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Scientists at The University of Texas at Austin have developed a technique to move and position a single bacterium using a highly focused laser. The precise control offered by this tool will allow researchers to better study how bacterial biofilms form.

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A common practice millions of Americans partake in to stay healthy is actually doing much more harm than good and may be contributing to the spread of drug-resistant disease.

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Scientists at The University of Texas at Austin have discovered that a protein produced by the influenza A virus helps it outwit one of our body's natural defense mechanisms. That makes the protein a potentially good target for antiviral drugs directed against the influenza A virus.

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Ribosomes are essential for life, generating all of the proteins required for cells to grow. Mutations in some of the proteins that make ribosomes cause disorders characterized by bone marrow failure and anemia early in life, followed by elevated cancer risk in middle age. These disorders are generally called “ribosomopathies.”

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A team led by Chris Sullivan, a professor of molecular biosciences at The University of Texas at Austin, has provided the first positive evidence that RNA interference (RNAi), a biological process in which small RNA molecules prevent genes from being expressed, does not play a role as an antiviral in most body, or “somatic,” cells in mammals.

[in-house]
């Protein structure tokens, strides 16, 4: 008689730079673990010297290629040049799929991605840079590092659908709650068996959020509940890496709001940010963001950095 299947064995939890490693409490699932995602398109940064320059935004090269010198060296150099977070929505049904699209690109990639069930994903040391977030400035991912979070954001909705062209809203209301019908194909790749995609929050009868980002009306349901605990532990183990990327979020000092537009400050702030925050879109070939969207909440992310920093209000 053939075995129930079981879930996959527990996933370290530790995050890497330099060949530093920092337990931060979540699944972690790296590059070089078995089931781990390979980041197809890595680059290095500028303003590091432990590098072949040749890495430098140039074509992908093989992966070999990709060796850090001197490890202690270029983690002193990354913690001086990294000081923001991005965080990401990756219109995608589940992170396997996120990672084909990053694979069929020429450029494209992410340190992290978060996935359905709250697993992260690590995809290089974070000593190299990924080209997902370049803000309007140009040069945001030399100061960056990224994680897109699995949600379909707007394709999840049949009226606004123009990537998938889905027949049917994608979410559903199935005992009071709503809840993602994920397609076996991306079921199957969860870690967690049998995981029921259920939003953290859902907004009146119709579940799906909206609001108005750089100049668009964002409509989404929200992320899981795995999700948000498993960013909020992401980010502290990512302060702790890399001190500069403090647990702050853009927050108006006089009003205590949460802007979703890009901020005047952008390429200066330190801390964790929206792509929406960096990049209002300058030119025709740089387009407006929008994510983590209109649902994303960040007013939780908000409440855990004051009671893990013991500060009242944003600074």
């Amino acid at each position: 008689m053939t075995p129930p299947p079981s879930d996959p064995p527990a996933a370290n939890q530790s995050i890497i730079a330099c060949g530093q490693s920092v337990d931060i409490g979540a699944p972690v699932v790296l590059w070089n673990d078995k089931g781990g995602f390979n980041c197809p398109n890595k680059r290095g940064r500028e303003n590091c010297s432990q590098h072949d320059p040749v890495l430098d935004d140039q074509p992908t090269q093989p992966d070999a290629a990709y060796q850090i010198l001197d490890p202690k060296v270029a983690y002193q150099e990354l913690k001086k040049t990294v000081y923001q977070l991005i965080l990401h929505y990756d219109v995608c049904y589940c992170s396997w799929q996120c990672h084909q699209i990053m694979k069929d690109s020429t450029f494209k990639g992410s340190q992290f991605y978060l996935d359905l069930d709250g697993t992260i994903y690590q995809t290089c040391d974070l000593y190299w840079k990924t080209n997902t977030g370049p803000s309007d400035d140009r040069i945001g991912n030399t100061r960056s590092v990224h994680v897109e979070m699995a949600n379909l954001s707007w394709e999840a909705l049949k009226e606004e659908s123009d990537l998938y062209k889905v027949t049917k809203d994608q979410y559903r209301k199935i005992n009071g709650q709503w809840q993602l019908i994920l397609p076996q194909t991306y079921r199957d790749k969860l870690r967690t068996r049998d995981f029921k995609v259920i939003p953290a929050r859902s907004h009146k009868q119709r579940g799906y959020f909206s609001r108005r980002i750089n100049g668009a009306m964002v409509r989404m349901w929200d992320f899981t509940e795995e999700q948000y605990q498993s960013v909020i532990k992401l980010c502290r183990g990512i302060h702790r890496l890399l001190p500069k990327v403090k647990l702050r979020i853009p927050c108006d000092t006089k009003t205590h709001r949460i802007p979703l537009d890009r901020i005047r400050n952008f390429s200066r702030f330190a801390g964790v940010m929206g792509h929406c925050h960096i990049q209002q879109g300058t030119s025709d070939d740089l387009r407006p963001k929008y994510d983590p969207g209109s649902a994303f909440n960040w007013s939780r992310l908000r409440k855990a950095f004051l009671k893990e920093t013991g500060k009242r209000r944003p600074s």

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By caging bacteria in microscopic houses, scientists at The University of Texas at Austin are studying how communities of bacteria, such as those found in the human gut and lungs, interact and develop infections.

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The problem with chronic wounds, and the solution, may lie in the war between two bacteria, says Marvin Whitely.

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That's not just awesome words we strung together. It's real science.
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Scavengers may not play as key a role in spreading anthrax disease through wildlife populations as previously assumed.
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The chair will support a talented faculty member performing globally relevant, cutting-edge research in infectious disease.